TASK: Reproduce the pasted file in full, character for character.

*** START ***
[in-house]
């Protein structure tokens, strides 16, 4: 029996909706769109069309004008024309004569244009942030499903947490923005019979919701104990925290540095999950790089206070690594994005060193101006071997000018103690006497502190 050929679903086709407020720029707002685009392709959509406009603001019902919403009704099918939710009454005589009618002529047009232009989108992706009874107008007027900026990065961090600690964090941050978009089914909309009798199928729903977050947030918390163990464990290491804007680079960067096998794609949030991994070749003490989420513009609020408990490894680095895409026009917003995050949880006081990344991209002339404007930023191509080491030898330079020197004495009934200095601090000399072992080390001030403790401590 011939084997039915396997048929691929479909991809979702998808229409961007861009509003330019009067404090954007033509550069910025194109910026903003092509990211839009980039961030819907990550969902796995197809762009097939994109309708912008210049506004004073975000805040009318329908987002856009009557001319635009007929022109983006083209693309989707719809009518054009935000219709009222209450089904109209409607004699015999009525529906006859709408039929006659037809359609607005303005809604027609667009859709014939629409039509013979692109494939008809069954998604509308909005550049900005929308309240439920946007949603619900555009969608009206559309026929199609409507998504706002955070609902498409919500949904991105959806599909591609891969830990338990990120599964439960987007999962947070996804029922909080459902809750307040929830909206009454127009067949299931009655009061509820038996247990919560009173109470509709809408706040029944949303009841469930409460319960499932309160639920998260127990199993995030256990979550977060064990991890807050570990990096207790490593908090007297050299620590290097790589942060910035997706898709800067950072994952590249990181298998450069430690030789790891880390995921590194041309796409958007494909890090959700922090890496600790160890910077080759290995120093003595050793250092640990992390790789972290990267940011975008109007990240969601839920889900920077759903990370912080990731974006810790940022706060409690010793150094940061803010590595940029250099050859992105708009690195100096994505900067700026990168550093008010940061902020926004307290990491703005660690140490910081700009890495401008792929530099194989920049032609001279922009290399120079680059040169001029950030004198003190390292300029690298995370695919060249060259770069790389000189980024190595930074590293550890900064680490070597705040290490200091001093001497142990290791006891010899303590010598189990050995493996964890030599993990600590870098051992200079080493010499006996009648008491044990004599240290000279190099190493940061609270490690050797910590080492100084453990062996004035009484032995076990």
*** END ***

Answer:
[in-house]
């Protein structure tokens, strides 16, 4: 029996909706769109069309004008024309004569244009942030499903947490923005019979919701104990925290540095999950790089206070690594994005060193101006071997000018103690006497502190 050929679903086709407020720029707002685009392709959509406009603001019902919403009704099918939710009454005589009618002529047009232009989108992706009874107008007027900026990065961090600690964090941050978009089914909309009798199928729903977050947030918390163990464990290491804007680079960067096998794609949030991994070749003490989420513009609020408990490894680095895409026009917003995050949880006081990344991209002339404007930023191509080491030898330079020197004495009934200095601090000399072992080390001030403790401590 011939084997039915396997048929691929479909991809979702998808229409961007861009509003330019009067404090954007033509550069910025194109910026903003092509990211839009980039961030819907990550969902796995197809762009097939994109309708912008210049506004004073975000805040009318329908987002856009009557001319635009007929022109983006083209693309989707719809009518054009935000219709009222209450089904109209409607004699015999009525529906006859709408039929006659037809359609607005303005809604027609667009859709014939629409039509013979692109494939008809069954998604509308909005550049900005929308309240439920946007949603619900555009969608009206559309026929199609409507998504706002955070609902498409919500949904991105959806599909591609891969830990338990990120599964439960987007999962947070996804029922909080459902809750307040929830909206009454127009067949299931009655009061509820038996247990919560009173109470509709809408706040029944949303009841469930409460319960499932309160639920998260127990199993995030256990979550977060064990991890807050570990990096207790490593908090007297050299620590290097790589942060910035997706898709800067950072994952590249990181298998450069430690030789790891880390995921590194041309796409958007494909890090959700922090890496600790160890910077080759290995120093003595050793250092640990992390790789972290990267940011975008109007990240969601839920889900920077759903990370912080990731974006810790940022706060409690010793150094940061803010590595940029250099050859992105708009690195100096994505900067700026990168550093008010940061902020926004307290990491703005660690140490910081700009890495401008792929530099194989920049032609001279922009290399120079680059040169001029950030004198003190390292300029690298995370695919060249060259770069790389000189980024190595930074590293550890900064680490070597705040290490200091001093001497142990290791006891010899303590010598189990050995493996964890030599993990600590870098051992200079080493010499006996009648008491044990004599240290000279190099190493940061609270490690050797910590080492100084453990062996004035009484032995076990």